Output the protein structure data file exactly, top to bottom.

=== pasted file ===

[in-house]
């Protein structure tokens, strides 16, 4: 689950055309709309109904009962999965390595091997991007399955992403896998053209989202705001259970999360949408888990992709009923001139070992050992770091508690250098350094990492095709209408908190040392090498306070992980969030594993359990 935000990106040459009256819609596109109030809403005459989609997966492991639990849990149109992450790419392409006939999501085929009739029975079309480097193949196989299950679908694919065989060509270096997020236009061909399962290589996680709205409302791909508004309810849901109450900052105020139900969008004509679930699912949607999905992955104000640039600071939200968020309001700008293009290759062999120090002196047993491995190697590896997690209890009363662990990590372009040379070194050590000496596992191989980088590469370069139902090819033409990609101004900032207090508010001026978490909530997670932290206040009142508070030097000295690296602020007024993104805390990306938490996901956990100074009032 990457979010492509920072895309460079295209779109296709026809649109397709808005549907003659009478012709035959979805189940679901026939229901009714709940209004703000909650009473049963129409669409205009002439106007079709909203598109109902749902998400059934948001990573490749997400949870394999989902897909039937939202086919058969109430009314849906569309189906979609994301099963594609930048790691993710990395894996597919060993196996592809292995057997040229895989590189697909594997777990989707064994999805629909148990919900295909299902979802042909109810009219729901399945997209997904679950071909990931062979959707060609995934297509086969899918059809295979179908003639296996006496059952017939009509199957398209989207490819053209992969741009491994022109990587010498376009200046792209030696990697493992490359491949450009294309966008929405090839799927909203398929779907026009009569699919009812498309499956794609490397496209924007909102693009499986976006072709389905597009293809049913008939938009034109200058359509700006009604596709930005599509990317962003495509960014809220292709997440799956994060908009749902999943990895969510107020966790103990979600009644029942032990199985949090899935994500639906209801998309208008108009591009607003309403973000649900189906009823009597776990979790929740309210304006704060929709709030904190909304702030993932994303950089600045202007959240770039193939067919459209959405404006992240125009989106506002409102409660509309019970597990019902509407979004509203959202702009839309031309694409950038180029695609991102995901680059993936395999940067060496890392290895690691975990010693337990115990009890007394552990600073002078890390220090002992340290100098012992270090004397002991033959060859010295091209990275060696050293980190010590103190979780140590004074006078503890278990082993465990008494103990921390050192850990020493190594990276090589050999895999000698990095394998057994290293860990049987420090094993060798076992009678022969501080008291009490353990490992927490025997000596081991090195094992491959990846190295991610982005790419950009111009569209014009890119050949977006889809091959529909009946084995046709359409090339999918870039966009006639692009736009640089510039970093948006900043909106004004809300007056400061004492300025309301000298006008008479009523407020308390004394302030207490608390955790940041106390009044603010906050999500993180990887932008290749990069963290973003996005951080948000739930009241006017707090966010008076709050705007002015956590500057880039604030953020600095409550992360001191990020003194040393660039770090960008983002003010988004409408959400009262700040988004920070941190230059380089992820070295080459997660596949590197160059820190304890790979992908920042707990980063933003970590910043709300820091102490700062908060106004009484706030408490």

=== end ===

[in-house]
């Protein structure tokens, strides 16, 4: 689950055309709309109904009962999965390595091997991007399955992403896998053209989202705001259970999360949408888990992709009923001139070992050992770091508690250098350094990492095709209408908190040392090498306070992980969030594993359990 935000990106040459009256819609596109109030809403005459989609997966492991639990849990149109992450790419392409006939999501085929009739029975079309480097193949196989299950679908694919065989060509270096997020236009061909399962290589996680709205409302791909508004309810849901109450900052105020139900969008004509679930699912949607999905992955104000640039600071939200968020309001700008293009290759062999120090002196047993491995190697590896997690209890009363662990990590372009040379070194050590000496596992191989980088590469370069139902090819033409990609101004900032207090508010001026978490909530997670932290206040009142508070030097000295690296602020007024993104805390990306938490996901956990100074009032 990457979010492509920072895309460079295209779109296709026809649109397709808005549907003659009478012709035959979805189940679901026939229901009714709940209004703000909650009473049963129409669409205009002439106007079709909203598109109902749902998400059934948001990573490749997400949870394999989902897909039937939202086919058969109430009314849906569309189906979609994301099963594609930048790691993710990395894996597919060993196996592809292995057997040229895989590189697909594997777990989707064994999805629909148990919900295909299902979802042909109810009219729901399945997209997904679950071909990931062979959707060609995934297509086969899918059809295979179908003639296996006496059952017939009509199957398209989207490819053209992969741009491994022109990587010498376009200046792209030696990697493992490359491949450009294309966008929405090839799927909203398929779907026009009569699919009812498309499956794609490397496209924007909102693009499986976006072709389905597009293809049913008939938009034109200058359509700006009604596709930005599509990317962003495509960014809220292709997440799956994060908009749902999943990895969510107020966790103990979600009644029942032990199985949090899935994500639906209801998309208008108009591009607003309403973000649900189906009823009597776990979790929740309210304006704060929709709030904190909304702030993932994303950089600045202007959240770039193939067919459209959405404006992240125009989106506002409102409660509309019970597990019902509407979004509203959202702009839309031309694409950038180029695609991102995901680059993936395999940067060496890392290895690691975990010693337990115990009890007394552990600073002078890390220090002992340290100098012992270090004397002991033959060859010295091209990275060696050293980190010590103190979780140590004074006078503890278990082993465990008494103990921390050192850990020493190594990276090589050999895999000698990095394998057994290293860990049987420090094993060798076992009678022969501080008291009490353990490992927490025997000596081991090195094992491959990846190295991610982005790419950009111009569209014009890119050949977006889809091959529909009946084995046709359409090339999918870039966009006639692009736009640089510039970093948006900043909106004004809300007056400061004492300025309301000298006008008479009523407020308390004394302030207490608390955790940041106390009044603010906050999500993180990887932008290749990069963290973003996005951080948000739930009241006017707090966010008076709050705007002015956590500057880039604030953020600095409550992360001191990020003194040393660039770090960008983002003010988004409408959400009262700040988004920070941190230059380089992820070295080459997660596949590197160059820190304890790979992908920042707990980063933003970590910043709300820091102490700062908060106004009484706030408490």